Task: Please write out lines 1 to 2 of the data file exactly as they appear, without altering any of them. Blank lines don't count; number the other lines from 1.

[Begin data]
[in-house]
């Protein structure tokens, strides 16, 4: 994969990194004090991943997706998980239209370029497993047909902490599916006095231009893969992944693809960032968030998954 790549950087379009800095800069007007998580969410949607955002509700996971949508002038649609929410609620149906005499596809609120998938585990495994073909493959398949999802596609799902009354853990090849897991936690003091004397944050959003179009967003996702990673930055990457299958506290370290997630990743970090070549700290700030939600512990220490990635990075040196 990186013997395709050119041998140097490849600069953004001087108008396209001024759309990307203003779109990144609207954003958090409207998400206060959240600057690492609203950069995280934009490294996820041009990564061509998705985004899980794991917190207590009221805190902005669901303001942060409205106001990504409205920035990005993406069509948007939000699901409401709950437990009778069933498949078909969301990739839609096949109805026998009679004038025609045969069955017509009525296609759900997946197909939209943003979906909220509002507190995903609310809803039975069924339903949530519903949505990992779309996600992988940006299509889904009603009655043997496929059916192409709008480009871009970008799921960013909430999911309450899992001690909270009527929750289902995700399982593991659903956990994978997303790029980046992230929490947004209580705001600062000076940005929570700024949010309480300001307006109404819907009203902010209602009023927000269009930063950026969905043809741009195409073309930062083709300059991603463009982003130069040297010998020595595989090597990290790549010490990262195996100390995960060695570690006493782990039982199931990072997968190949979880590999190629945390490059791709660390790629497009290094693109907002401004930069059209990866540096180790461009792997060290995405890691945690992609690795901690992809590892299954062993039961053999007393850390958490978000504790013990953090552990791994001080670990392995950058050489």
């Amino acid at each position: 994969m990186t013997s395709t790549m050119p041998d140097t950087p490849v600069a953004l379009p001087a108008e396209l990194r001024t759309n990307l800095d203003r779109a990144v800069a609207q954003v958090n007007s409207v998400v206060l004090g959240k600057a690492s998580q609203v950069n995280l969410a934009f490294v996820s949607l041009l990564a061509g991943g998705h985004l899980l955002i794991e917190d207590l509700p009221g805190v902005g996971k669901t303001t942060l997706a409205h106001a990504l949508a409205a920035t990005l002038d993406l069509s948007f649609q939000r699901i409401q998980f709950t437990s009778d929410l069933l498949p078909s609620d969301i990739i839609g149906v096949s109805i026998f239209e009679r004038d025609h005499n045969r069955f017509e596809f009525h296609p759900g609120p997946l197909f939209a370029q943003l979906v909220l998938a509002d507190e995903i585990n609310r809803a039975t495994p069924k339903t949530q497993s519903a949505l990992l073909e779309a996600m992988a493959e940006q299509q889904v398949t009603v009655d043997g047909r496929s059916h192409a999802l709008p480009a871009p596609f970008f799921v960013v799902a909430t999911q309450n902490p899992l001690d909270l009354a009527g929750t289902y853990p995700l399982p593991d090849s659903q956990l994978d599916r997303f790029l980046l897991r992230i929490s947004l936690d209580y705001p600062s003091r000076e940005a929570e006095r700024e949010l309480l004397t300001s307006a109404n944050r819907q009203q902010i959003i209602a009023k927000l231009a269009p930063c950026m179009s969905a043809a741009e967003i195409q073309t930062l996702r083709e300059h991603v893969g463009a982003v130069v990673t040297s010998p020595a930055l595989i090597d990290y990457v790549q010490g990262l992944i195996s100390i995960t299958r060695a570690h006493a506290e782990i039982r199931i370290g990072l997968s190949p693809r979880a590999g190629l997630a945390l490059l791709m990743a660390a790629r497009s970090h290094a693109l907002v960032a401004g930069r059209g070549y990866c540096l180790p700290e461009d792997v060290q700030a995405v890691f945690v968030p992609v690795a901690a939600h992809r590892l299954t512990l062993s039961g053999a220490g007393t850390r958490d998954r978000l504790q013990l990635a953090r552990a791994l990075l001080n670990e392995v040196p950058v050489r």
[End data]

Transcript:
[in-house]
């Protein structure tokens, strides 16, 4: 994969990194004090991943997706998980239209370029497993047909902490599916006095231009893969992944693809960032968030998954 790549950087379009800095800069007007998580969410949607955002509700996971949508002038649609929410609620149906005499596809609120998938585990495994073909493959398949999802596609799902009354853990090849897991936690003091004397944050959003179009967003996702990673930055990457299958506290370290997630990743970090070549700290700030939600512990220490990635990075040196 990186013997395709050119041998140097490849600069953004001087108008396209001024759309990307203003779109990144609207954003958090409207998400206060959240600057690492609203950069995280934009490294996820041009990564061509998705985004899980794991917190207590009221805190902005669901303001942060409205106001990504409205920035990005993406069509948007939000699901409401709950437990009778069933498949078909969301990739839609096949109805026998009679004038025609045969069955017509009525296609759900997946197909939209943003979906909220509002507190995903609310809803039975069924339903949530519903949505990992779309996600992988940006299509889904009603009655043997496929059916192409709008480009871009970008799921960013909430999911309450899992001690909270009527929750289902995700399982593991659903956990994978997303790029980046992230929490947004209580705001600062000076940005929570700024949010309480300001307006109404819907009203902010209602009023927000269009930063950026969905043809741009195409073309930062083709300059991603463009982003130069040297010998020595595989090597990290790549010490990262195996100390995960060695570690006493782990039982199931990072997968190949979880590999190629945390490059791709660390790629497009290094693109907002401004930069059209990866540096180790461009792997060290995405890691945690992609690795901690992809590892299954062993039961053999007393850390958490978000504790013990953090552990791994001080670990392995950058050489």